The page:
The benefits of exercise on cardiovascular health are indisputable.1 Expert panels, convened by cardiology societies such as the American College of Cardiology, American Heart Association and European Society of Cardiology 2,3 recommend a minimum of 150 minutes of moderate-intensity activity, or at least 75 minutes of strenuous physical activity per week. However, highly trained endurance athletes often perform way above this recommendation, which often require a sustained 5- to 6- fold increase in cardiac output for a prolonged period. Such intense levels of exercise are known to induce physiological adaptation, with morphological changes in the heart including increases in left ventricular chamber size, wall thickness, and mass, known as “athlete’s heart”.4
Interestingly, different sports have different impacts on cardiac remodeling, as highly trained athletes who participated in a wide variety of sports showed variation in the (regional) location of LV wall thickening (antero-posterior septal wall, apex, or LV free wall). Also, cardiac microstructural (helical) remodeling has been reported in athletes.5 At the molecular level, CITED4 (CBP/p300-interacting transactivators with E [glutamic acid]/D [aspartic acid]-rich-carboxylterminal domain) has been shown to be upregulated in the heart, making it an important transcription factor mediating exercise-induced cardiac growth.6 However, whether the spatial distribution of CITED4 in the heart is associated with (regional) microstructural changes in exercise-induced cardiac hypertrophy remains unclear. Two questions that came to our minds were in which segments (according to American Heart Association segments) CITED4 is expressed and upregulated in the heart following exercise and whether it is correlated with microstructural changes. To bridge this gap, we utilized RNA fluorescence in situ hybridization (RNA-FISH) assay to assess the spatial distribution of CITED4, and diffusion tensor MRI (DT-MRI) to evaluate the microstructural changes in the heart of preclinical animal model of exercise. Of note, DT-MRI is a powerful non-invasive imaging tool to determine small scale fiber orientation changes associated with the disease pathology.
In our initial study, we performed ex-vivo RNA-FISH and DT-MRI on wild type (C57BL/6) mice that were randomized to sedentary or voluntary wheel running for 8 weeks. We observed similar findings with previous reports of increased cardiac CITED4 expression following exercise. Additionally, by using RNA-FISH we were able to analyze the specific spatial expression of CITED4 within the sedentary and exercised mice. We found that the expression of CITED4 was not homogenous across the heart. Rather, CITED4 was specifically upregulated in the lateral wall of the LV in exercised mice. From DTI, we observed that the exercised animals showed changes in their cardiac microstructure through increases in the measure of helicity. These are features frequently reported following exercise and often associated with beneficial remodeling which may lead to a better cardiac function. Intriguingly, we showed that the increases in helicity occurred predominantly in the lateral wall correlating with the increased expression of CITED4.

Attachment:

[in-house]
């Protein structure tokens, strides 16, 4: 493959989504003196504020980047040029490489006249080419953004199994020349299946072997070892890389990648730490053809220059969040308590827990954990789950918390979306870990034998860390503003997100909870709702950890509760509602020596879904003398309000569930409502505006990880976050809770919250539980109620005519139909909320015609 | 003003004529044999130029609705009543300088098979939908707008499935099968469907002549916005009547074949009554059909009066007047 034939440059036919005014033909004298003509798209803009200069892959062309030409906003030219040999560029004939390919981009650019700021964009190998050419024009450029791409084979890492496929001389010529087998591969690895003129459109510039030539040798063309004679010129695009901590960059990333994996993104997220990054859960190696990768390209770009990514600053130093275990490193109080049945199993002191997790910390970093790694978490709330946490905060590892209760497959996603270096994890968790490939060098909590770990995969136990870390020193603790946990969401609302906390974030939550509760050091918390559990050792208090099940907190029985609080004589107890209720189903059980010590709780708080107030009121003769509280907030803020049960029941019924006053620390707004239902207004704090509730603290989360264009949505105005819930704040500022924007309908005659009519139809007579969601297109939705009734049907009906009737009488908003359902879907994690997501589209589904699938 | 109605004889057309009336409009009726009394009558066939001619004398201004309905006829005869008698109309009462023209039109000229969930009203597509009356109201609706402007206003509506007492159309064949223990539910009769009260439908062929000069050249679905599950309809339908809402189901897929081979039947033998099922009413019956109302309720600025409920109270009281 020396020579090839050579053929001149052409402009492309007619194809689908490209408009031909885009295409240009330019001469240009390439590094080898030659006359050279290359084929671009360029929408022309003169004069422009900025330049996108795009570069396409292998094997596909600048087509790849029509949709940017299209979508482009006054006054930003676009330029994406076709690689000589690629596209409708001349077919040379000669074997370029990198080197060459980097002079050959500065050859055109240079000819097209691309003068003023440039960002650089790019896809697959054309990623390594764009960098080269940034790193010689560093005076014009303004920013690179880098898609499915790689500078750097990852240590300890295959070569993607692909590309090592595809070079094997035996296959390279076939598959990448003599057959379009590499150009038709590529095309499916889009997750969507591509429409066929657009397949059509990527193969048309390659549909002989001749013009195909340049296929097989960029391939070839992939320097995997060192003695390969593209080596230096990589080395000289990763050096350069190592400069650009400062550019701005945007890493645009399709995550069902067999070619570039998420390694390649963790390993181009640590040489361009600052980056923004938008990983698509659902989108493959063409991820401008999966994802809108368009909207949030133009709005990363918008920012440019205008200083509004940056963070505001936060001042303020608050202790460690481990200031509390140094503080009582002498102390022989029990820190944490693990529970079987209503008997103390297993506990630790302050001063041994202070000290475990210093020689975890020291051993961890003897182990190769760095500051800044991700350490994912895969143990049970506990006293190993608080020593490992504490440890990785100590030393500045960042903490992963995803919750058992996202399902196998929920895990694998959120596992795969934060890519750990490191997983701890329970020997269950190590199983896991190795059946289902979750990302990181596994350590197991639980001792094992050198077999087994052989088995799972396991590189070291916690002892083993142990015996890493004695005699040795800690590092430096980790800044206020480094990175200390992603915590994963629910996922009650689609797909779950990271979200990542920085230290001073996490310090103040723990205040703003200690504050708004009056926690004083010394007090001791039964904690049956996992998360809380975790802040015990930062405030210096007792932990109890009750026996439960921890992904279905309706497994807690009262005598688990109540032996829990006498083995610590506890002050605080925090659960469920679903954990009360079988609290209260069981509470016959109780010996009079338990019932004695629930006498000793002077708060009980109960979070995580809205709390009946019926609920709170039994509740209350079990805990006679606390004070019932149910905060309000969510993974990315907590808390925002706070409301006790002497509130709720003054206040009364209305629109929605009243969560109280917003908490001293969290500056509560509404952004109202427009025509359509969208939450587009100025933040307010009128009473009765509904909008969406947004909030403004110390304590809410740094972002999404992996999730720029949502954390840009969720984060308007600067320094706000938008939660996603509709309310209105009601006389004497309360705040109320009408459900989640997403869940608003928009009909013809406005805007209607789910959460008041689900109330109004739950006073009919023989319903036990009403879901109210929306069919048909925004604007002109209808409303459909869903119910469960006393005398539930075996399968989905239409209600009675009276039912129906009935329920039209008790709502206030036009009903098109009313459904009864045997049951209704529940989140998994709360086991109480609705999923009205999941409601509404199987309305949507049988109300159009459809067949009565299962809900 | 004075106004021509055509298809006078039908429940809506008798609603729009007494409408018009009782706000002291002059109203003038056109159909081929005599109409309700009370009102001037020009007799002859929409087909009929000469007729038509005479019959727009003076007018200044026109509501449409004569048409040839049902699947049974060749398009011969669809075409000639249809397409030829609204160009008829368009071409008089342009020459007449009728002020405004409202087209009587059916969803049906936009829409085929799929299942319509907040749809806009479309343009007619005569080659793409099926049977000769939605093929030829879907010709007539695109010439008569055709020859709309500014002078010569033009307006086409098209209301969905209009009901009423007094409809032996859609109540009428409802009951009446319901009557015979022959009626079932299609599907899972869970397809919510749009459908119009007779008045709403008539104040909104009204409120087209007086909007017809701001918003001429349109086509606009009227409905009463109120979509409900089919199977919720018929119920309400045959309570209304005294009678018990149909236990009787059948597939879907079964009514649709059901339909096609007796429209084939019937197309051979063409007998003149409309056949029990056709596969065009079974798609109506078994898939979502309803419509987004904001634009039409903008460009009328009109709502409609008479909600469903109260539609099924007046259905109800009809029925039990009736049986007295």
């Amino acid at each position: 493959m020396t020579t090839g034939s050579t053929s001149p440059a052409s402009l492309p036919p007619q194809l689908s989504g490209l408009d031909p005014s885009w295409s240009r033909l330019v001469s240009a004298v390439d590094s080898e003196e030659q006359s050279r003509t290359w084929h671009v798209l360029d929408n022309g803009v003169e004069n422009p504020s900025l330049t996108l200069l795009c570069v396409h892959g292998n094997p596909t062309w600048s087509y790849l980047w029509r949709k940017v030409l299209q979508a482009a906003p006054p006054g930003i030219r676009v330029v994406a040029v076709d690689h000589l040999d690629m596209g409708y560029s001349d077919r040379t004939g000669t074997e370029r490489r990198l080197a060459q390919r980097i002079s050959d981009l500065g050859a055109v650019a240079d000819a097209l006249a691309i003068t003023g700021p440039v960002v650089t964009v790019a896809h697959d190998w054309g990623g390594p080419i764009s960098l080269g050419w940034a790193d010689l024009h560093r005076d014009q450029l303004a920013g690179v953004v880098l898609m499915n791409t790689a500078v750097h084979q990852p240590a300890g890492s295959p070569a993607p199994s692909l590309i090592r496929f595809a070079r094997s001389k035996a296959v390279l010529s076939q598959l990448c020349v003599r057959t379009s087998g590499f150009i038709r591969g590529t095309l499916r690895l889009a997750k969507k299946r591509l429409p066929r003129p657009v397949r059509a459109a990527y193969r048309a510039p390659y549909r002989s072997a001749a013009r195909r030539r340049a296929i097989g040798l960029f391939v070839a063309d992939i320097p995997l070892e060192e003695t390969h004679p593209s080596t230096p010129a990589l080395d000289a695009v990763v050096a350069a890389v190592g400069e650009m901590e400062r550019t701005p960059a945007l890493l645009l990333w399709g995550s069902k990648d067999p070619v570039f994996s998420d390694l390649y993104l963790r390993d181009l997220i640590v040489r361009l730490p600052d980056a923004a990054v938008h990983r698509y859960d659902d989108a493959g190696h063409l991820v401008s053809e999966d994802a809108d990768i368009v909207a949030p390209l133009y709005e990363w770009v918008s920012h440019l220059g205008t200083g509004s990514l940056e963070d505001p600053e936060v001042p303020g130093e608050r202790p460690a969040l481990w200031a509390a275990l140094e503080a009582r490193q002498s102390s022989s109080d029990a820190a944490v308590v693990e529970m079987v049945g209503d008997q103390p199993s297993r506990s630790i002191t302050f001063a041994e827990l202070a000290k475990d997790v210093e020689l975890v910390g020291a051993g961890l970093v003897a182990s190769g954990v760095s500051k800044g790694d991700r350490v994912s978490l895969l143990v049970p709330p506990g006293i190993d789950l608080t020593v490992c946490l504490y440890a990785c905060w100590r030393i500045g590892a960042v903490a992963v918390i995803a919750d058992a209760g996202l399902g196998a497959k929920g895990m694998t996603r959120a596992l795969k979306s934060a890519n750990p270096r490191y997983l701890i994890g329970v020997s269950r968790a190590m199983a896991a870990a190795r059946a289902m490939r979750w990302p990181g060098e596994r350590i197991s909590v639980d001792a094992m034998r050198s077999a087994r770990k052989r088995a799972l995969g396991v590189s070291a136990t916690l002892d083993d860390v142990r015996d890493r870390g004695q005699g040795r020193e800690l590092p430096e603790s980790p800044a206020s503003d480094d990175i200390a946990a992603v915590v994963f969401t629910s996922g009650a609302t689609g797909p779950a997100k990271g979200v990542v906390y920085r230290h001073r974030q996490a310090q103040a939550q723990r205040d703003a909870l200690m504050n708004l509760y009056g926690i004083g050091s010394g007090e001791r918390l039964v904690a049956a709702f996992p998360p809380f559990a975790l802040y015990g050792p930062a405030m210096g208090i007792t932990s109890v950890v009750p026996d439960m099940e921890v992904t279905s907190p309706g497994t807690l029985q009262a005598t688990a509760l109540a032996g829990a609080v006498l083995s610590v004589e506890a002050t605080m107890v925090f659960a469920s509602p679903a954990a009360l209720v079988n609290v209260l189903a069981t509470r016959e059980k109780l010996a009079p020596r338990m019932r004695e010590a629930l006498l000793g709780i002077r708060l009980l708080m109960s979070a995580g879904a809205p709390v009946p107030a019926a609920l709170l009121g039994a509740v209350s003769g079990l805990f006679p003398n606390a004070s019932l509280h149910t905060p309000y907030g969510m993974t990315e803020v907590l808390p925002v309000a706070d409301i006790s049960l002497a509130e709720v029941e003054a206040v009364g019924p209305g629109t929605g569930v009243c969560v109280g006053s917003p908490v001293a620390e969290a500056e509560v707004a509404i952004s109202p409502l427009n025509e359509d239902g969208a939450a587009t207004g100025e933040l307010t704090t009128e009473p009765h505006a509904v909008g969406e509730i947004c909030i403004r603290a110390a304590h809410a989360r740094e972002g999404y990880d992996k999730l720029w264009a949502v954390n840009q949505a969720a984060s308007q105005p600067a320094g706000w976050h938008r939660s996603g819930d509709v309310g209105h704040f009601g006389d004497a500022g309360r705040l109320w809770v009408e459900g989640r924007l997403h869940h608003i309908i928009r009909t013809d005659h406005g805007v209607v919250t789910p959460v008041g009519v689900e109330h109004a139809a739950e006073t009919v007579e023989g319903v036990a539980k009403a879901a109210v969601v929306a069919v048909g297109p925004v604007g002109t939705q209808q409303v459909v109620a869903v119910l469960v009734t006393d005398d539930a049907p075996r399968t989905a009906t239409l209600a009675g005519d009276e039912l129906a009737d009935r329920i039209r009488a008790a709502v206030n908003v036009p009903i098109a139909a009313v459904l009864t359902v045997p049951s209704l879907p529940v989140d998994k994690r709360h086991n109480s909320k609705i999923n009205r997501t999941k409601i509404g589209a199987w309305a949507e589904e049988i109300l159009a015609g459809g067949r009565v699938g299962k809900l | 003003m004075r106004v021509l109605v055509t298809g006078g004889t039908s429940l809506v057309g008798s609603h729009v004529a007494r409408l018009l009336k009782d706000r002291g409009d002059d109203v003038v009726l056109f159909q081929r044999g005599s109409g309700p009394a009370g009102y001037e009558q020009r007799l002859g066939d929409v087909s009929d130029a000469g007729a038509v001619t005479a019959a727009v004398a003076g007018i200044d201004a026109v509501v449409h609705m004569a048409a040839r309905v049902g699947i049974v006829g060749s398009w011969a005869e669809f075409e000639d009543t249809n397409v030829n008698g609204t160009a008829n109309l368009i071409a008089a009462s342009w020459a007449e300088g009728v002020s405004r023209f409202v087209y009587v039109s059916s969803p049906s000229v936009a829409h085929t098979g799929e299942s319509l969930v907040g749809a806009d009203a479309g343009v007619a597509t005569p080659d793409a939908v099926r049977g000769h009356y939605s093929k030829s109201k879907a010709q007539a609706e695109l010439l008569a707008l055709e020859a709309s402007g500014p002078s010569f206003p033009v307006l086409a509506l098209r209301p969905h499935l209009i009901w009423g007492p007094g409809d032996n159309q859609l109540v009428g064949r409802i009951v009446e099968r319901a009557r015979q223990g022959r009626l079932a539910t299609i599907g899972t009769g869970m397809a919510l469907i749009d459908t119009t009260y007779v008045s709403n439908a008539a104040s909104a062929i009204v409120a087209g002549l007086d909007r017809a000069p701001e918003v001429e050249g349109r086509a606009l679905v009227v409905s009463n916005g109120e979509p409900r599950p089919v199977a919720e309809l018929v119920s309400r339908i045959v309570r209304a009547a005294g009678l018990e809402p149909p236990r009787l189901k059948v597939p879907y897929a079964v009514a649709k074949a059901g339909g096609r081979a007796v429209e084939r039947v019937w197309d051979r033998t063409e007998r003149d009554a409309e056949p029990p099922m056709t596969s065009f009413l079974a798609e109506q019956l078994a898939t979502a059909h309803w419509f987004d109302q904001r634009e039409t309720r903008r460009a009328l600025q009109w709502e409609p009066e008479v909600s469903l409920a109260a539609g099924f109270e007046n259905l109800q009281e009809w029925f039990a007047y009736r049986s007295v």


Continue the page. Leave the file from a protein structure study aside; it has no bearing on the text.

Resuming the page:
This finding raised our interest to validate the correlation between CITED4 and cardiac microstructural changes in mice with cardiomyocyte specific CITED4 knockout (KO) mice and their control littermates using similar experimental protocol. After imaging their hearts following 8 weeks of exercise, we did not find the same helical changes present in the wild type mice in the knockout cohort. Interestingly, the groups of mice with CITED4 KO appeared to have baseline helical deficits suggesting that an inability to express CITED4 may have impaired normal cardiac fiber helical structure.
In summary, the novel imaging technologies used in our study are generalizable and can be used to spatially link other molecular mechanisms to microstructural tissue remodeling. Our study also demonstrates that expression of CITED4 following exercise differs by cardiac regions, which may explain the adaptive patterns of cardiac remodeling determined by cardiac DT-MRI. Finally, we further uncover the crucial role CITED4 plays in necessitating these microstructural changes following exercise. Taken together, these results suggest that CITED4 is necessary for beneficial cardiac remodeling to occur following exercise and prompts interesting questions about the role CITED4 plays in the heart’s microstructural changes.
- Moreira, J. B. N., Wohlwend, M. & Wisløff, U. Exercise and cardiac health: physiological and molecular insights. Nat. Metab. 2, 829–839 (2020).
- Arnett, D. K. et al. 2019 ACC/AHA Guideline on the Primary Prevention of Cardiovascular Disease: Executive Summary: A Report of the American College of Cardiology/American Heart Association Task Force on Clinical Practice Guidelines. Circulation 140, (2019).
- Pelliccia, A. et al. 2020 ESC Guidelines on sports cardiology and exercise in patients with cardiovascular disease. Eur. Heart J. 42, 17–96 (2021).
- O’Keefe, J. H. et al. Potential Adverse Cardiovascular Effects From Excessive Endurance Exercise. Mayo Clin. Proc. 87, 587–595 (2012).
- Das, A. et al. Insight Into Myocardial Microstructure of Athletes and Hypertrophic Cardiomyopathy Patients Using Diffusion Tensor Imaging. J. Magn. Reson. Imaging 53, 73–82 (2021).
- Boström, P. et al. C/EBPβ Controls Exercise-Induced Cardiac Growth and Protects against Pathological Cardiac Remodeling. Cell 143, 1072–1083 (2010).